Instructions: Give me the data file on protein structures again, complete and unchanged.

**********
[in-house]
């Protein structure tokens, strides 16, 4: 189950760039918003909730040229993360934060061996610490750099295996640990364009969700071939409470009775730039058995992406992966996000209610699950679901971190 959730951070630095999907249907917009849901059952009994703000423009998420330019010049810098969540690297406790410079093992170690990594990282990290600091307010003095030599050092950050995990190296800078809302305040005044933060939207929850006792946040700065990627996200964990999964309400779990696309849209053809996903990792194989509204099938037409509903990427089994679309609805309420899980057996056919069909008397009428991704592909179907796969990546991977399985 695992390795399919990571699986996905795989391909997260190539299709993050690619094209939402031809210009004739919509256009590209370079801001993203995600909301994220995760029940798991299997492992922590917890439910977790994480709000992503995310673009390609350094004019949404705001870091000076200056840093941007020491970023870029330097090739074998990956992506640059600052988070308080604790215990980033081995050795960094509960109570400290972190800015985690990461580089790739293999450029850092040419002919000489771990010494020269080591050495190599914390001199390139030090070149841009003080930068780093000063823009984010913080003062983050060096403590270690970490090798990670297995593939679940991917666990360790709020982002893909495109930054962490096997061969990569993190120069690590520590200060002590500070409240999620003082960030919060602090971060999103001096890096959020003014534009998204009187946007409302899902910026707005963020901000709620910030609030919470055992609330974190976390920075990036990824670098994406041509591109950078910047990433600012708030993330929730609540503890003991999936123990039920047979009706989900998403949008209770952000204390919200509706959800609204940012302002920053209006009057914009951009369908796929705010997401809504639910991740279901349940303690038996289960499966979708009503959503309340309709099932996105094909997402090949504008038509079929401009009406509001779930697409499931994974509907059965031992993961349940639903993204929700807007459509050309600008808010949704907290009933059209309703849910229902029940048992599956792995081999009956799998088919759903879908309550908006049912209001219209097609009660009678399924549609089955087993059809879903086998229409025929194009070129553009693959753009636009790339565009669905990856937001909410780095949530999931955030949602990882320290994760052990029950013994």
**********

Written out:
[in-house]
């Protein structure tokens, strides 16, 4: 189950760039918003909730040229993360934060061996610490750099295996640990364009969700071939409470009775730039058995992406992966996000209610699950679901971190 959730951070630095999907249907917009849901059952009994703000423009998420330019010049810098969540690297406790410079093992170690990594990282990290600091307010003095030599050092950050995990190296800078809302305040005044933060939207929850006792946040700065990627996200964990999964309400779990696309849209053809996903990792194989509204099938037409509903990427089994679309609805309420899980057996056919069909008397009428991704592909179907796969990546991977399985 695992390795399919990571699986996905795989391909997260190539299709993050690619094209939402031809210009004739919509256009590209370079801001993203995600909301994220995760029940798991299997492992922590917890439910977790994480709000992503995310673009390609350094004019949404705001870091000076200056840093941007020491970023870029330097090739074998990956992506640059600052988070308080604790215990980033081995050795960094509960109570400290972190800015985690990461580089790739293999450029850092040419002919000489771990010494020269080591050495190599914390001199390139030090070149841009003080930068780093000063823009984010913080003062983050060096403590270690970490090798990670297995593939679940991917666990360790709020982002893909495109930054962490096997061969990569993190120069690590520590200060002590500070409240999620003082960030919060602090971060999103001096890096959020003014534009998204009187946007409302899902910026707005963020901000709620910030609030919470055992609330974190976390920075990036990824670098994406041509591109950078910047990433600012708030993330929730609540503890003991999936123990039920047979009706989900998403949008209770952000204390919200509706959800609204940012302002920053209006009057914009951009369908796929705010997401809504639910991740279901349940303690038996289960499966979708009503959503309340309709099932996105094909997402090949504008038509079929401009009406509001779930697409499931994974509907059965031992993961349940639903993204929700807007459509050309600008808010949704907290009933059209309703849910229902029940048992599956792995081999009956799998088919759903879908309550908006049912209001219209097609009660009678399924549609089955087993059809879903086998229409025929194009070129553009693959753009636009790339565009669905990856937001909410780095949530999931955030949602990882320290994760052990029950013994």